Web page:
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Way and the University of Adelaide – 1901-1916

Hannan wrote of Way’s time as Chancellor that he “[s]howed a keen practical interest in University affairs. He presided over the meetings of the Council with great dignity and tact, and his knowledge of the law and of practical affairs, and his influence with the Government, were of the greatest assistance to the University”.

In the late 19th century Way had guided the young University’s expansion, including the establishment of a Medical School, a Faculty of Law, and the Conservatorium of Music, all of which were secured by the tens of thousands of pounds bequeathed by Sir Thomas Elder.

Despite his growing workload as Chief Justice following Federation – a development which Dr John Emerson suggests Way regarded with ambivalence - Way continued in the first years of the new century to advocate for the University.

As the University celebrated its 30th anniversary Way was instrumental in emphasising to the State Government the importance of the University to the State and the requirement of sufficient ongoing funding. This eventually led to a Royal Commission on Education, the fruits of which were largely apparent only after Way’s passing.

Along with his advocacy for untied capital funding for the University, Way was interested in and supportive of the work of many of the institution’s scholars. Correspondence with William Bragg and Douglas Mawson for example reveal an engagement with the work of both. Way was especially intrigued by Mawson’s involvement in Antarctic exploration, helping to raise funds and resources for the 1911 Australasian Antarctic Expedition.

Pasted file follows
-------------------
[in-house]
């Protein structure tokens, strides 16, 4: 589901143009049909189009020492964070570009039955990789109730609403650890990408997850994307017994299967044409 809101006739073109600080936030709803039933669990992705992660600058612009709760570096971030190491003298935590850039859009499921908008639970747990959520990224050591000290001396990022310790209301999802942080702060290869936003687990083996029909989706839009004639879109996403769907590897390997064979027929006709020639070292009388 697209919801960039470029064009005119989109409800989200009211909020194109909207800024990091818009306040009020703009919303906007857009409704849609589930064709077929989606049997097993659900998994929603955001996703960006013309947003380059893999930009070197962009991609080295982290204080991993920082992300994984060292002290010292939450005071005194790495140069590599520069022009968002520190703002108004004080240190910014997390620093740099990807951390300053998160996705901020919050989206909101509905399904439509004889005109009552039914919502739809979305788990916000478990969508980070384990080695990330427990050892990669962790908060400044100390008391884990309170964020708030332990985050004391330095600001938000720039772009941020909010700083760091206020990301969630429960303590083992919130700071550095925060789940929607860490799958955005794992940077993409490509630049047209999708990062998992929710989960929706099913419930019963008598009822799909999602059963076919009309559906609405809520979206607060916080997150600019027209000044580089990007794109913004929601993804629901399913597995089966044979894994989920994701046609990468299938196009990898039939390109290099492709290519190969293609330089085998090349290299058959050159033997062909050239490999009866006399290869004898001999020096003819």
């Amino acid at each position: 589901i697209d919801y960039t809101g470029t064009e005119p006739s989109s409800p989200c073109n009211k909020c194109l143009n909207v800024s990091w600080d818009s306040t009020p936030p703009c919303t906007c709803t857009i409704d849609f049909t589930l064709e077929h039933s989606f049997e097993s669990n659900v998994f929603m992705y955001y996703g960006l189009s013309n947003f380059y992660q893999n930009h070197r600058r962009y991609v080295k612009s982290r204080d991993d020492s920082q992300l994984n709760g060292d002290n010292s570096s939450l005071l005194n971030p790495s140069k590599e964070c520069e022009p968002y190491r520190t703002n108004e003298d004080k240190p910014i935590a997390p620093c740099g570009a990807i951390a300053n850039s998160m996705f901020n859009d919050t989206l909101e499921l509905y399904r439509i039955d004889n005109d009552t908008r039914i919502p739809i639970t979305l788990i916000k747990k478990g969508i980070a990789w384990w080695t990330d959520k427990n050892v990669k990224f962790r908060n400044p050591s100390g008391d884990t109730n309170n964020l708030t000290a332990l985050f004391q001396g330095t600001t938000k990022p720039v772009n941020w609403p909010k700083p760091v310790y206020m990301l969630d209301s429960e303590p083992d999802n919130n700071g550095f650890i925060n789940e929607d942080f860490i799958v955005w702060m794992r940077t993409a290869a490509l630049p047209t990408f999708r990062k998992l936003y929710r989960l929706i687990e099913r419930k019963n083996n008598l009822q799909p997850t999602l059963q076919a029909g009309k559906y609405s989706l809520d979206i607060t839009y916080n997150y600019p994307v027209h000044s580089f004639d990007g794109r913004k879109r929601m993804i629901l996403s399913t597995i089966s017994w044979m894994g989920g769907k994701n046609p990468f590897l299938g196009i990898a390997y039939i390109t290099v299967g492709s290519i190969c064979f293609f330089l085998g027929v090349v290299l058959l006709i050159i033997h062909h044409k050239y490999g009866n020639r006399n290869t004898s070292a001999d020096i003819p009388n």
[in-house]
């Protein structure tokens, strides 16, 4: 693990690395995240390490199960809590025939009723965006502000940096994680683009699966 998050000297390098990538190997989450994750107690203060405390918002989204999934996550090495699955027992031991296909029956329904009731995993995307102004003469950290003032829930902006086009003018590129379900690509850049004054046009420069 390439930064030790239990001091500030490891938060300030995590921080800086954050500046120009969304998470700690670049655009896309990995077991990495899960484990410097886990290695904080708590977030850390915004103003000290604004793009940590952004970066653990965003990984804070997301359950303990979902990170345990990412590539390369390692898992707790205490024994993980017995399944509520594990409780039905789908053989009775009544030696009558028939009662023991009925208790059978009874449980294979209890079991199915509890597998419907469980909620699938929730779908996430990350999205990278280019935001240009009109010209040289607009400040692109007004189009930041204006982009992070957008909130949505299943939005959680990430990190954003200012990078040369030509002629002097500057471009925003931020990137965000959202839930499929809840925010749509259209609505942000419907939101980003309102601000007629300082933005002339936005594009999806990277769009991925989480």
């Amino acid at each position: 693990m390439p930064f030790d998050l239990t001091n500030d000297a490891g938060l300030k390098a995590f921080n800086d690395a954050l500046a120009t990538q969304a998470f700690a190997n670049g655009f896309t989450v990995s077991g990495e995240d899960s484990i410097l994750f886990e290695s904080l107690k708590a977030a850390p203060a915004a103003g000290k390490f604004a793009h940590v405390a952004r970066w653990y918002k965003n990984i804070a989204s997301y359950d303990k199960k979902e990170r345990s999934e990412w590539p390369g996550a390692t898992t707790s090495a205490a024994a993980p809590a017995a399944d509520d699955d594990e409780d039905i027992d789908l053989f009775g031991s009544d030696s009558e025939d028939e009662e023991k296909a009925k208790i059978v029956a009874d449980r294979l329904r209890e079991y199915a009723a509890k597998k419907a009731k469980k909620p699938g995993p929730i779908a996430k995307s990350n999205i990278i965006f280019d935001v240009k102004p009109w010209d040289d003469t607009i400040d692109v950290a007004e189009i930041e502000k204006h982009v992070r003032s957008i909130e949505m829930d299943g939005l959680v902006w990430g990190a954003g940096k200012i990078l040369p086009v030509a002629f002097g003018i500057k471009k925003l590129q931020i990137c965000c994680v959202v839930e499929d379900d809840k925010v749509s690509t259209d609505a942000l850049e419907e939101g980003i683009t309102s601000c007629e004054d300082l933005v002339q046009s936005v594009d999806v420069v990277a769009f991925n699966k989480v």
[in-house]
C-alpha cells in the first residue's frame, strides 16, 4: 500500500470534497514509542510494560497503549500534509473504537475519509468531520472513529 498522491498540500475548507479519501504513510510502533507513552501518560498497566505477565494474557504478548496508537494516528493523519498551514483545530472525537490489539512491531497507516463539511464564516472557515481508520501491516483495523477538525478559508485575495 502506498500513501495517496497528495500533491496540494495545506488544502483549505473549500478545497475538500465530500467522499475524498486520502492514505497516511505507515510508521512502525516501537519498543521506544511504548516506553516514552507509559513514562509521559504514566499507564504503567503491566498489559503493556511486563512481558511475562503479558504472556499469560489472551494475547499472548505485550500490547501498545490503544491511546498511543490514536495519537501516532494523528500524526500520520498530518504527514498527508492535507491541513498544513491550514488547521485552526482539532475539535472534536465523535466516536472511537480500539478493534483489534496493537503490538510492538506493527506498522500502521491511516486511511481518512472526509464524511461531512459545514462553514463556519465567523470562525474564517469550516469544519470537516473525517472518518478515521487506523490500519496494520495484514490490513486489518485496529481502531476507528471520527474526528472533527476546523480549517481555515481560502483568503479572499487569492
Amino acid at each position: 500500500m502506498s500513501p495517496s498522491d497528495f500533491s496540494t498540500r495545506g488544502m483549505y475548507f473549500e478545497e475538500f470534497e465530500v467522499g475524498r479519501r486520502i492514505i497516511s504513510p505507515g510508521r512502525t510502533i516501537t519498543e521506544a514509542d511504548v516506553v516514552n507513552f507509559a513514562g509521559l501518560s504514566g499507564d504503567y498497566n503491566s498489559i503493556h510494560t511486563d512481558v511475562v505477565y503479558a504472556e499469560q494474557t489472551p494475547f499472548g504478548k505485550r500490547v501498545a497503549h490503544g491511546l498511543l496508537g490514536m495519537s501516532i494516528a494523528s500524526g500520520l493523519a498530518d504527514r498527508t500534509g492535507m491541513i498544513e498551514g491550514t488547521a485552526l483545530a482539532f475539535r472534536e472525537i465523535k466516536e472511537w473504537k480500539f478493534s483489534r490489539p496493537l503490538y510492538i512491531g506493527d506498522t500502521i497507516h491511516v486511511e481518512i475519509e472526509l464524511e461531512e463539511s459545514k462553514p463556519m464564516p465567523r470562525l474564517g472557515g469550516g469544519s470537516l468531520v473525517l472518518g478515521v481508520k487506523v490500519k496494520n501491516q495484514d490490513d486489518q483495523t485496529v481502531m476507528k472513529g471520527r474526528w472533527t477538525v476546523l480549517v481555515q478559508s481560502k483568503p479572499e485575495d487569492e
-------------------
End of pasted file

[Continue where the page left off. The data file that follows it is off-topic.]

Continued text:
During 1914 Way suffered the dual blow of the loss of his wife Katherine and his own diagnosis with an aggressive form of cancer. Way endured these with typical stoicism and remained as active as possible in judicial and University affairs during his final years. Correspondence from July 1914 has him actively involved in the conferring of ad eundem degrees upon visiting members of the British Association for the Advancement of Science. Over a year later, and despite the amputation of an arm in the hope of controlling his cancer, he was still approving the appointment of examiners for the Faculty of Law.

Way’s last correspondence with the University, regarding Senior Public Exams, was dated December 23, 1915. He died little more than a fortnight later, leaving a substantial legacy to the University in addition to his rich collection of books and other personal effects.

Perhaps Hannan expresses it best when he writes, “[p]robably Way’s greatest public services, outside his judicial duties, have been in the cause of education and to the University. He was given the great honour of having a statue erected to him – not in his lifetime, but shortly after his death – and it is fitting that that statue stand in the public gardens outside the University, to remind those who are associated with or interested in the University of the debt of gratitude they owe to him for his services in its inauguration and in promoting its vigorous growth.” He goes on to conclude that “[t]o South Australian’s he was in a real sense the University, and he was also the Supreme Court.”

Sources:

  • First Among Equals: Chief Justices of South Australia Since Federation by John Emerson (Barr Smith Press, 2006)
  • The Life of Chief Justice Way by A.J. Hannan (Angus & Robertson, 1960)
  • The Spirit of Knowledge: A Social History of the University of Adelaide, North Terrace Campus by Rob Linn (Barr Smith Press, 2011)

Contributed by Andrew Cook, University Archives

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